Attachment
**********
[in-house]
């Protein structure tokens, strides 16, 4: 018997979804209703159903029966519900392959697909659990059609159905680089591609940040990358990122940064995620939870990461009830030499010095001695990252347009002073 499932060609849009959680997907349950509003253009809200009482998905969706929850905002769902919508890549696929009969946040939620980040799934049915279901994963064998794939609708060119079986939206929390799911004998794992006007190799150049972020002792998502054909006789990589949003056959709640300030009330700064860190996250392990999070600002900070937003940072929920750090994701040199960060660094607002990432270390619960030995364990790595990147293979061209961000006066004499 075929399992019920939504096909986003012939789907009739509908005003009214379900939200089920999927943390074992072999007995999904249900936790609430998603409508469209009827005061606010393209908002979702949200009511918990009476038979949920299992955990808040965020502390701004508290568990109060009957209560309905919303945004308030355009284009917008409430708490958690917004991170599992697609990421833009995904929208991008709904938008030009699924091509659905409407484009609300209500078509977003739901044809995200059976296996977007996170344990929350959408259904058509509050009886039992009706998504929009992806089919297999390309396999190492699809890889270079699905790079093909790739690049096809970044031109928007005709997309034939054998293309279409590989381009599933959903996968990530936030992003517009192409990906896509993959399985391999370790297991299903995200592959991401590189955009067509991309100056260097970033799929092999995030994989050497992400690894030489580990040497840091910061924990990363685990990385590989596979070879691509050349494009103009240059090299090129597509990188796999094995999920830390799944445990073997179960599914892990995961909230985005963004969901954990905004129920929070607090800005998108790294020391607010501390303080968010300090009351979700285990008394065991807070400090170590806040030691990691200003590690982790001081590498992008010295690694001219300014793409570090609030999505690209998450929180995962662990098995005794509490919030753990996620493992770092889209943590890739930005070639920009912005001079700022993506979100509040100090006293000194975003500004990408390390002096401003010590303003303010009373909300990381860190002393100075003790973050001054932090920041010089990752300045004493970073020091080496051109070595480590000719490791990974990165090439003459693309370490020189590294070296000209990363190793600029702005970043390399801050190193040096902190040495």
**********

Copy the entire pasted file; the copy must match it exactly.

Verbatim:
[in-house]
């Protein structure tokens, strides 16, 4: 018997979804209703159903029966519900392959697909659990059609159905680089591609940040990358990122940064995620939870990461009830030499010095001695990252347009002073 499932060609849009959680997907349950509003253009809200009482998905969706929850905002769902919508890549696929009969946040939620980040799934049915279901994963064998794939609708060119079986939206929390799911004998794992006007190799150049972020002792998502054909006789990589949003056959709640300030009330700064860190996250392990999070600002900070937003940072929920750090994701040199960060660094607002990432270390619960030995364990790595990147293979061209961000006066004499 075929399992019920939504096909986003012939789907009739509908005003009214379900939200089920999927943390074992072999007995999904249900936790609430998603409508469209009827005061606010393209908002979702949200009511918990009476038979949920299992955990808040965020502390701004508290568990109060009957209560309905919303945004308030355009284009917008409430708490958690917004991170599992697609990421833009995904929208991008709904938008030009699924091509659905409407484009609300209500078509977003739901044809995200059976296996977007996170344990929350959408259904058509509050009886039992009706998504929009992806089919297999390309396999190492699809890889270079699905790079093909790739690049096809970044031109928007005709997309034939054998293309279409590989381009599933959903996968990530936030992003517009192409990906896509993959399985391999370790297991299903995200592959991401590189955009067509991309100056260097970033799929092999995030994989050497992400690894030489580990040497840091910061924990990363685990990385590989596979070879691509050349494009103009240059090299090129597509990188796999094995999920830390799944445990073997179960599914892990995961909230985005963004969901954990905004129920929070607090800005998108790294020391607010501390303080968010300090009351979700285990008394065991807070400090170590806040030691990691200003590690982790001081590498992008010295690694001219300014793409570090609030999505690209998450929180995962662990098995005794509490919030753990996620493992770092889209943590890739930005070639920009912005001079700022993506979100509040100090006293000194975003500004990408390390002096401003010590303003303010009373909300990381860190002393100075003790973050001054932090920041010089990752300045004493970073020091080496051109070595480590000719490791990974990165090439003459693309370490020189590294070296000209990363190793600029702005970043390399801050190193040096902190040495």